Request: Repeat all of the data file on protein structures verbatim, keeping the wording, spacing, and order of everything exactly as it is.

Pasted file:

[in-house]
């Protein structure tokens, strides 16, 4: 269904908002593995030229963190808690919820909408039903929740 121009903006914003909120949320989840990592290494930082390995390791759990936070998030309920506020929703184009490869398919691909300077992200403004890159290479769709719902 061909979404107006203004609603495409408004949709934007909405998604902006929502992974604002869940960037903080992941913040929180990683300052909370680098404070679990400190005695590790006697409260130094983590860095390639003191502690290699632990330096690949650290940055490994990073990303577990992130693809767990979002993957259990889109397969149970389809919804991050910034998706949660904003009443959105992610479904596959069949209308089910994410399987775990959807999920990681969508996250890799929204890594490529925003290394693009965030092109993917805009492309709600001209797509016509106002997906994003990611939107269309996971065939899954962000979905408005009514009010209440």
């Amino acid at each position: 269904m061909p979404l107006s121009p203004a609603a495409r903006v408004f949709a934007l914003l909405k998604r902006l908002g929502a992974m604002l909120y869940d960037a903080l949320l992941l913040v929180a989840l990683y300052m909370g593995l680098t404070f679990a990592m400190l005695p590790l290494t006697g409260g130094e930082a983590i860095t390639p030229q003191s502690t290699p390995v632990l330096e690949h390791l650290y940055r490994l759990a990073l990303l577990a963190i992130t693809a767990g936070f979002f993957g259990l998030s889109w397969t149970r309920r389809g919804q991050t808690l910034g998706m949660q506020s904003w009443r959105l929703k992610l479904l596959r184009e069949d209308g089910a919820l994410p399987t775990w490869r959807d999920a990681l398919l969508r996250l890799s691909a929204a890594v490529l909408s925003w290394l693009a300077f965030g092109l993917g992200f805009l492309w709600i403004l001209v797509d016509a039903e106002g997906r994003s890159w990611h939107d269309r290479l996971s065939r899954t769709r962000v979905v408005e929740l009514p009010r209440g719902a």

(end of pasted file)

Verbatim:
[in-house]
């Protein structure tokens, strides 16, 4: 269904908002593995030229963190808690919820909408039903929740 121009903006914003909120949320989840990592290494930082390995390791759990936070998030309920506020929703184009490869398919691909300077992200403004890159290479769709719902 061909979404107006203004609603495409408004949709934007909405998604902006929502992974604002869940960037903080992941913040929180990683300052909370680098404070679990400190005695590790006697409260130094983590860095390639003191502690290699632990330096690949650290940055490994990073990303577990992130693809767990979002993957259990889109397969149970389809919804991050910034998706949660904003009443959105992610479904596959069949209308089910994410399987775990959807999920990681969508996250890799929204890594490529925003290394693009965030092109993917805009492309709600001209797509016509106002997906994003990611939107269309996971065939899954962000979905408005009514009010209440």
């Amino acid at each position: 269904m061909p979404l107006s121009p203004a609603a495409r903006v408004f949709a934007l914003l909405k998604r902006l908002g929502a992974m604002l909120y869940d960037a903080l949320l992941l913040v929180a989840l990683y300052m909370g593995l680098t404070f679990a990592m400190l005695p590790l290494t006697g409260g130094e930082a983590i860095t390639p030229q003191s502690t290699p390995v632990l330096e690949h390791l650290y940055r490994l759990a990073l990303l577990a963190i992130t693809a767990g936070f979002f993957g259990l998030s889109w397969t149970r309920r389809g919804q991050t808690l910034g998706m949660q506020s904003w009443r959105l929703k992610l479904l596959r184009e069949d209308g089910a919820l994410p399987t775990w490869r959807d999920a990681l398919l969508r996250l890799s691909a929204a890594v490529l909408s925003w290394l693009a300077f965030g092109l993917g992200f805009l492309w709600i403004l001209v797509d016509a039903e106002g997906r994003s890159w990611h939107d269309r290479l996971s065939r899954t769709r962000v979905v408005e929740l009514p009010r209440g719902a």